5. A "Cuban-based, Castro-supported" filibuster could be simulated against a neighboring Caribbean nation. We know that Castro is backing subversive efforts clandestinely against Haiti, the Dominican Republic, Guatemala, and Nicaragua at present, and possibly others. These efforts can be magnified and additional ones contrived for exposure. "Cuban" B-26- or C-46-type aircraft could make cane-burning raids at night. Soviet Bloc incendiaries could be found. This could be coupled with "Cuban" messages to the Communist underground in the Dominican Republic and "Cuban" shipments of arms which would be found, or intercepted, on the beach.

6. Use of MIG-type aircraft by U.S. pilots could provide additional provocation. Harassment of civil air, attacks on surface shipping, and destruction of U.S. military drone aircraft by MIG-type planes would be useful as complementary actions. A P-86 properly painted would convince air passengers that they saw a Cuban MIG, especially if the pilot of the transport were to announce such a fact. The primary drawback to this suggestion appears to be the security risk inherent in obtaining or modifying an aircraft. However, reasonable copies of the MIG could be produced from U.S. resources in about three months.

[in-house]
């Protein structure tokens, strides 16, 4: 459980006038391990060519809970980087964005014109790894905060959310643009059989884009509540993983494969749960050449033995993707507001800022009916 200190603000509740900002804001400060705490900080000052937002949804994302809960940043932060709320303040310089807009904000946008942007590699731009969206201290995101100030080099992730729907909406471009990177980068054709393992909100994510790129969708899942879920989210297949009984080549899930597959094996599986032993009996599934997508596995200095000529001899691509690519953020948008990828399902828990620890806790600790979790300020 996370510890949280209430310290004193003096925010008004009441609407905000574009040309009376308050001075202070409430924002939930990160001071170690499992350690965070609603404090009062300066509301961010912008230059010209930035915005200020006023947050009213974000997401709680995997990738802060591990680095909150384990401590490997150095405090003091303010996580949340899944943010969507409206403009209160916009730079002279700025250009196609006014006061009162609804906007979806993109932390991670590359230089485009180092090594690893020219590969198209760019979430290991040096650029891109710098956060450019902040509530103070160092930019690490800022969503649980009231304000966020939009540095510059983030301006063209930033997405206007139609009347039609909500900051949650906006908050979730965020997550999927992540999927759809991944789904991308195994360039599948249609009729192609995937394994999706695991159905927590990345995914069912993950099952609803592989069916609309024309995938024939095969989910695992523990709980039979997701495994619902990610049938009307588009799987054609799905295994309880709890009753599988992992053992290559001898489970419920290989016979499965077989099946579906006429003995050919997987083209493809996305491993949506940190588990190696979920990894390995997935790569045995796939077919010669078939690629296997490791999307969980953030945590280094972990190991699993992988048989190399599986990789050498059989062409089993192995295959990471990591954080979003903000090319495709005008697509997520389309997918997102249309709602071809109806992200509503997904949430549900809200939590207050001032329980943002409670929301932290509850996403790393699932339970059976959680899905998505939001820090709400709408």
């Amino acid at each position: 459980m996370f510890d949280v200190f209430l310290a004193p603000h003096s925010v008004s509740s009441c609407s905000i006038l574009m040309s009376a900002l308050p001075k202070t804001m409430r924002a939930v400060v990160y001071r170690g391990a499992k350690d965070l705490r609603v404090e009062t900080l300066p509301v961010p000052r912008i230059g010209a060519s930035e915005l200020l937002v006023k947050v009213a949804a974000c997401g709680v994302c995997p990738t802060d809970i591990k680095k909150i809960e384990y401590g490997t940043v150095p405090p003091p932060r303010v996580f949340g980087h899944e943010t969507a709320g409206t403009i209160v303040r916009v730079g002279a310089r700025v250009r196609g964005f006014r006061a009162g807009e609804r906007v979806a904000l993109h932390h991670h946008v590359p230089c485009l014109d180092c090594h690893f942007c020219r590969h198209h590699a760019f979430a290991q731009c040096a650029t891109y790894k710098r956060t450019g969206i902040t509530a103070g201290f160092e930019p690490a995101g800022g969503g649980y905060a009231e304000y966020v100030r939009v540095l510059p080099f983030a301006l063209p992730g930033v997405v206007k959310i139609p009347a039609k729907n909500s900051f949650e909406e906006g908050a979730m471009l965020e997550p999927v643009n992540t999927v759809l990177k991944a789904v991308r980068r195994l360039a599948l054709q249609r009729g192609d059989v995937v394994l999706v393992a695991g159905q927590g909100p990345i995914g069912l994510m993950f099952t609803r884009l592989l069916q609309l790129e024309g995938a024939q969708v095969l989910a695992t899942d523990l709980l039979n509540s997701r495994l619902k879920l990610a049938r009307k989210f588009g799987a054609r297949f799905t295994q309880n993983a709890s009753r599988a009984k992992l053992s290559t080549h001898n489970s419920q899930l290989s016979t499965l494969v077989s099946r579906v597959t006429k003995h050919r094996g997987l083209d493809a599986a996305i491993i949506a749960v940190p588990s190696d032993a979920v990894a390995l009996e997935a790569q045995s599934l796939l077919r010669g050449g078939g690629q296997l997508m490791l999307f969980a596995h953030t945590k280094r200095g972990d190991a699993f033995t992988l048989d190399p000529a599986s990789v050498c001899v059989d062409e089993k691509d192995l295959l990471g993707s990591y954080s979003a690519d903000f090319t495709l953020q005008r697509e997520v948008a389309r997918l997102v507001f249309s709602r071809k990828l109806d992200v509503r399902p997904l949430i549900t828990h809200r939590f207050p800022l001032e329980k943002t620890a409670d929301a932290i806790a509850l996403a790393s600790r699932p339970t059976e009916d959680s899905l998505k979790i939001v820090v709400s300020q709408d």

7. It is possible to create an incident which will demonstrate convincingly that a Cuban aircraft has attacked and shut down a chartered civil airliner en route from the United States to Jamaica, Guatemala, Panama, or Venezuela. The passengers could be a group of college students off on a holiday or any grouping of persons with a common interest to support chartering a non-scheduled flight.

A. An aircraft at Eglin AFB would be painted and numbered as an exact duplicate of a civil registered aircraft belonging to a CIA proprietary organization in the Miami area. At a designated time the duplicate would be substituted for the actual civil aircraft and would be loaded with the selected passengers, all boarded under carefully prepared aliases. The actual registered aircraft would be converted to a drone.

B. Take-off times of the drone aircraft and the actual will be scheduled to allow a rendezvous south of Florida. From the rendezvous point the passenger-carrying aircraft will descend to minimum altitude and go directly into an auxiliary field at Eglin AFB where arrangements will have been made to evacuate the passengers and return the aircraft to its original status. The drone aircraft meanwhile will continue to fly the flight plan. When over Cuba, the drone will begin transmitting on the international distress frequency a "MAY DAY" message stating he is under attack by Cuban MIG aircraft. The transmission will be interrupted by destruction of the aircraft which will be triggered by radio signal. This will allow ICAO [International Civil Aviation Organization] radio stations in the Western Hemisphere to tell the U.S. what has happened to the aircraft instead of the U.S. trying to "sell" the incident.

COPYRIGHT 2001 Harper's Magazine Foundation
COPYRIGHT 2001 Gale Group